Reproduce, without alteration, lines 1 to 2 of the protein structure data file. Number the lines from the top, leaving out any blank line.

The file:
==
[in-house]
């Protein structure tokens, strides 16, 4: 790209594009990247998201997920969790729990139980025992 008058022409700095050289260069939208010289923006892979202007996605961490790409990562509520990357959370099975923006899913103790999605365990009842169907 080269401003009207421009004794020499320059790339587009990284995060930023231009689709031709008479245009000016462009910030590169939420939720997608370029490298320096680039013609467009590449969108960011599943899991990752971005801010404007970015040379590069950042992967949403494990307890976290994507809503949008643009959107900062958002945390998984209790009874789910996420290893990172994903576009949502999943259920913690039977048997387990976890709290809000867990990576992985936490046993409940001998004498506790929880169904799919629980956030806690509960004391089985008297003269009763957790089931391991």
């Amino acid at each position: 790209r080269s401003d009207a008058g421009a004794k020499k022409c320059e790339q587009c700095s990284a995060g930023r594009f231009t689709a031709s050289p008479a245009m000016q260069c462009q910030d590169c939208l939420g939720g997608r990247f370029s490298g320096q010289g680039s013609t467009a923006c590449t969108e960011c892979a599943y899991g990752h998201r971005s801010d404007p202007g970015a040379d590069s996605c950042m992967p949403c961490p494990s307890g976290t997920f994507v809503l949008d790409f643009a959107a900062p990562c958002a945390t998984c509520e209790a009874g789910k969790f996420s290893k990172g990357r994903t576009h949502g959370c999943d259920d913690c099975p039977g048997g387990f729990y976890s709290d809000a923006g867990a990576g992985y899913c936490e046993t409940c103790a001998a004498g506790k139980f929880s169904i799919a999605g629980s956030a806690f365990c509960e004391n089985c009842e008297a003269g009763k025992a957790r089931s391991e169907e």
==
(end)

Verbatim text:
[in-house]
């Protein structure tokens, strides 16, 4: 790209594009990247998201997920969790729990139980025992 008058022409700095050289260069939208010289923006892979202007996605961490790409990562509520990357959370099975923006899913103790999605365990009842169907 080269401003009207421009004794020499320059790339587009990284995060930023231009689709031709008479245009000016462009910030590169939420939720997608370029490298320096680039013609467009590449969108960011599943899991990752971005801010404007970015040379590069950042992967949403494990307890976290994507809503949008643009959107900062958002945390998984209790009874789910996420290893990172994903576009949502999943259920913690039977048997387990976890709290809000867990990576992985936490046993409940001998004498506790929880169904799919629980956030806690509960004391089985008297003269009763957790089931391991």